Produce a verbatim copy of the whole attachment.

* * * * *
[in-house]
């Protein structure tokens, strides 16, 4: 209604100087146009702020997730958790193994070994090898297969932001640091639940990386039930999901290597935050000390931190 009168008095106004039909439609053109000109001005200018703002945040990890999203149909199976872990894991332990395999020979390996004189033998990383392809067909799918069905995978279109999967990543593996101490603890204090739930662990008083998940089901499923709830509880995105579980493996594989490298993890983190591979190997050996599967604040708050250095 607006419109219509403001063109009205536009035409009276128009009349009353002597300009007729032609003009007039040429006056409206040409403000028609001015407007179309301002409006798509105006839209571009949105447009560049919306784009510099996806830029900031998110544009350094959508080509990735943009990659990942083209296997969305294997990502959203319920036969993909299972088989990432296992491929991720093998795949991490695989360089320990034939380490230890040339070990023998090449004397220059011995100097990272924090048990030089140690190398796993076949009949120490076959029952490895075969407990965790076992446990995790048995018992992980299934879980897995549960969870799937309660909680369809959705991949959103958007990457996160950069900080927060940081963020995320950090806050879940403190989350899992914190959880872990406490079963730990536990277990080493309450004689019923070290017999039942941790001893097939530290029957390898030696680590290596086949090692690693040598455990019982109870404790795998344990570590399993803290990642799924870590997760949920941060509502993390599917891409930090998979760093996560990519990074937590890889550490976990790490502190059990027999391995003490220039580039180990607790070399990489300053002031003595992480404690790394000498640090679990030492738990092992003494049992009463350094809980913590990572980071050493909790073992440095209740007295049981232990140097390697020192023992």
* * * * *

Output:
[in-house]
């Protein structure tokens, strides 16, 4: 209604100087146009702020997730958790193994070994090898297969932001640091639940990386039930999901290597935050000390931190 009168008095106004039909439609053109000109001005200018703002945040990890999203149909199976872990894991332990395999020979390996004189033998990383392809067909799918069905995978279109999967990543593996101490603890204090739930662990008083998940089901499923709830509880995105579980493996594989490298993890983190591979190997050996599967604040708050250095 607006419109219509403001063109009205536009035409009276128009009349009353002597300009007729032609003009007039040429006056409206040409403000028609001015407007179309301002409006798509105006839209571009949105447009560049919306784009510099996806830029900031998110544009350094959508080509990735943009990659990942083209296997969305294997990502959203319920036969993909299972088989990432296992491929991720093998795949991490695989360089320990034939380490230890040339070990023998090449004397220059011995100097990272924090048990030089140690190398796993076949009949120490076959029952490895075969407990965790076992446990995790048995018992992980299934879980897995549960969870799937309660909680369809959705991949959103958007990457996160950069900080927060940081963020995320950090806050879940403190989350899992914190959880872990406490079963730990536990277990080493309450004689019923070290017999039942941790001893097939530290029957390898030696680590290596086949090692690693040598455990019982109870404790795998344990570590399993803290990642799924870590997760949920941060509502993390599917891409930090998979760093996560990519990074937590890889550490976990790490502190059990027999391995003490220039580039180990607790070399990489300053002031003595992480404690790394000498640090679990030492738990092992003494049992009463350094809980913590990572980071050493909790073992440095209740007295049981232990140097390697020192023992």